The “developer-in-chief’s” legal troubles

Latest indictment adds to a growing list of criminal counts

Donald Trump (Getty)
Donald Trump (Getty)

Former president Donald Trump will have his days in court.

His legal woes are now dominating the news cycle as federal prosecutors hit the developer with a 37-count indictment connected to the mishandling of classified documents.

The news surrounding the latest indictment is still unfolding. Special Counsel Jack Smith is expected to make a statement on Friday. Trump has loudly denied wrongdoing, while two members of his council resigned on the heels of the indictment being unsealed. 

Still, this is only the latest legal drama connected to the twice-impeached former president and Republican frontrunner. Here’s a rundown of everything he and his legal team are currently battling.

Classified documents

On Thursday, the Special Counsel’s office filed its indictment and his aide, Walt Nauta, regarding the mishandling of classified documents, ABC News reported. Trump allegedly willfully retained secret government documents after leaving office. He’s also accused of showing them at least twice and obstructing the investigation into their handling. All 38 counts are felony charges, with 31 falling under the Espionage Act. 

January 6

Smith is also investigating Trump’s actions following the 2020 presidential election that led to the January 6 attack on the capitol. A special congressional committee has called upon Trump to be charged for inciting or aiding an insurrection.

The status of the probe is unclear, but the Special Counsel has interviewed several significant figures from that day, including then-Vice President Mike Pence and then-White House chief of Staff Mark Meadows.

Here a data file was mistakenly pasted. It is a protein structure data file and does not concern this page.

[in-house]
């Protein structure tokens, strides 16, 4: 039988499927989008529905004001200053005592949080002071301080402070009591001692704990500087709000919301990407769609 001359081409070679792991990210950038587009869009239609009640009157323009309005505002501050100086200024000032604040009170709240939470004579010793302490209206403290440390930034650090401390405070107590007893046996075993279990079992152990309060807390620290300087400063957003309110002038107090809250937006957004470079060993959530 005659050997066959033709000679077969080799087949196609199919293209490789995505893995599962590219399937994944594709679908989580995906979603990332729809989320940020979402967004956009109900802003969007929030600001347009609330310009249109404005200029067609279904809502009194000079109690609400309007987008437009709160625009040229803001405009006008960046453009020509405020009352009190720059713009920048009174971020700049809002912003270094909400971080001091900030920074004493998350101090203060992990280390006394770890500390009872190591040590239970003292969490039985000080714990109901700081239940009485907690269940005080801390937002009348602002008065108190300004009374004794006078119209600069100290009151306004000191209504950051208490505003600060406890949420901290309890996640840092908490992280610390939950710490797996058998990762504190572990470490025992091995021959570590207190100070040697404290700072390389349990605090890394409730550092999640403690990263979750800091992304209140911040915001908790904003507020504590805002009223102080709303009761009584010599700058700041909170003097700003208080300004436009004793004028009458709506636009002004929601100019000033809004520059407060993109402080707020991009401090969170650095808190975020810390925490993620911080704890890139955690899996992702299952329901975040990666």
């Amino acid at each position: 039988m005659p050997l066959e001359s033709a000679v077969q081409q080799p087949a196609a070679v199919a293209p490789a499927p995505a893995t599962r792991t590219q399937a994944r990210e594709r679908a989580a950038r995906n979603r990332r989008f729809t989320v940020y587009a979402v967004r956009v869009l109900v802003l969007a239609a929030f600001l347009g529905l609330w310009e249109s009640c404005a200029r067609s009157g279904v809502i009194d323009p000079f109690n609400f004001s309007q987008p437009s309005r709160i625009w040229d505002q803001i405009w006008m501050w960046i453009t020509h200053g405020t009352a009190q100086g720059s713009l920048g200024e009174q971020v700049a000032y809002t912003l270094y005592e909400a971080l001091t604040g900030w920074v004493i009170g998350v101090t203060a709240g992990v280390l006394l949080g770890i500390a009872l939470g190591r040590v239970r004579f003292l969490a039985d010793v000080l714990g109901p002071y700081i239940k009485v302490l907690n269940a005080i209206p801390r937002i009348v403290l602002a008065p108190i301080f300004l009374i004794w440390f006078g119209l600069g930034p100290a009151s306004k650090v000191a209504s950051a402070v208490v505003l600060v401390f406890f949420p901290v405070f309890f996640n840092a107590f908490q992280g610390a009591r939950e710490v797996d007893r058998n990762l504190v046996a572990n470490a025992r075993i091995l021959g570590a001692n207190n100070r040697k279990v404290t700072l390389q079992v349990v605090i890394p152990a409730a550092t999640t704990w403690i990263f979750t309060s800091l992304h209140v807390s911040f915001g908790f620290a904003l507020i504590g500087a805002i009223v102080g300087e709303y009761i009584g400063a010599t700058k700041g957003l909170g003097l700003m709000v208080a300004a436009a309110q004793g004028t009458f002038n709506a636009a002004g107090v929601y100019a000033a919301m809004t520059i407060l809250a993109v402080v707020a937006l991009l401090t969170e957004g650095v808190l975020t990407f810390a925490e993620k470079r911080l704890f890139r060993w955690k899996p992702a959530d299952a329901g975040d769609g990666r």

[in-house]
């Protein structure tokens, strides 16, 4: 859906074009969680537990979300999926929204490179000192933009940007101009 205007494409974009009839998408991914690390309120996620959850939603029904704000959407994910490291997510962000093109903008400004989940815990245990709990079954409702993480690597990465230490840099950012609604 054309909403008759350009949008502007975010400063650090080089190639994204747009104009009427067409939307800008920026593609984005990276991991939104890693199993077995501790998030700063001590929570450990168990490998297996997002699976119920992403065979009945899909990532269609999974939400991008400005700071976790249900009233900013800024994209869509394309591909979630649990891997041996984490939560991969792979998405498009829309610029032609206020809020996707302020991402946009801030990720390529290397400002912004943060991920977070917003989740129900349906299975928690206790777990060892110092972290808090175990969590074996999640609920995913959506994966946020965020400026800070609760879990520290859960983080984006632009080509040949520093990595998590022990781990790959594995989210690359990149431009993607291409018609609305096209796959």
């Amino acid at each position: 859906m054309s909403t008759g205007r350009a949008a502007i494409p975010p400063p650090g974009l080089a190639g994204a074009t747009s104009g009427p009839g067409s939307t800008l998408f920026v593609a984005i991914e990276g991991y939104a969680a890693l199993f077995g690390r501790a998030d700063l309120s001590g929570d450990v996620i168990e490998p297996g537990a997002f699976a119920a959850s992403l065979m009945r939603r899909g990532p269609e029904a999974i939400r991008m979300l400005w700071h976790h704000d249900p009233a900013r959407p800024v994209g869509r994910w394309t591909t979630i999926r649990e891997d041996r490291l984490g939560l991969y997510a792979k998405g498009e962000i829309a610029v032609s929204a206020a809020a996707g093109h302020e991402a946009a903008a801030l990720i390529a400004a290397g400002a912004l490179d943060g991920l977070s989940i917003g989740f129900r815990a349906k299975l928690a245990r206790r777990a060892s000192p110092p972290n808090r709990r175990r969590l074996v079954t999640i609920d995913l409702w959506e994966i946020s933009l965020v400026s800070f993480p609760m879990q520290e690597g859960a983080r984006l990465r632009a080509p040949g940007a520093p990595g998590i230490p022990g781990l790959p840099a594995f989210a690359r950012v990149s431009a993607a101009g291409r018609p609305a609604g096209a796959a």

Hush money criminal case

A few months ago, Trump became the first president in U.S. history to face criminal charges, indicted in New York for allegedly falsifying business records in regards to hush money payment made to Stormy Daniels before the 2016 election.

Trump’s payment violated federal campaign contribution law, according to prosecutors. The 45th president has denied wrongdoing, though admits to reimbursing former attorney Michael Cohen for a payment he made to the porn star.

Trump has pleaded not guilty to the 34 counts against him. A trial is scheduled for late March.

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New York civil lawsuit

In September, New York attorney general Letitia James sued Trump and the Trump Organization for fraud, claiming her office found at least 200 examples of fraudulent asset valuations. Trump and his company allegedly manipulated the valuations to land better loans.

The lawsuit seeks $250 million in damages and a ban for Trump and three of his children from running businesses in the state. A trial in the civil case is scheduled for October.

Georgia election tampering

Four days before the events of January 6, Trump placed a phone call to Georgia’s secretary of state, asking him to “find” enough votes to overturn his defeat in the state. That call is part of Fulton County district attorney Fani Willis’ investigation into election tampering.

Trump’s call and the actions of his allies may have violated several state election laws. A charging decision in the case is expected to come by the first day of September, according to Reuters.

Sexual abuse, defamation

A federal grand jury recently awarded writer E. Jean Carroll with a $5 million judgment after finding the former president liable for sexually abusing her and defaming her. Directly after the judgment, Trump took to the airwaves to mock the verdict and accuse her of lying.

As a result, Carroll has sought to amend a separate lawsuit to demand more damages.

Risk to real estate empire

The indictment, not to mention a conviction, could throw a wrench into the Trump Organization’s dealings, including bank financing (the indictment could put Trump in violation of a loan); and pose problems for government contracts, licensing agreements or LLC partnerships.

“Depending upon the structure of the loan, the loan documents may contain certain covenants and provisions that pertain to felonies and federal crimes,” Romer Debbas’ Pierre Debbas told The Real Deal. “Say, for instance, he’s a guarantor on these loans. … There could very well be provisions stating that if he takes part in any federal crime activity, [the lender] can call the loan.”

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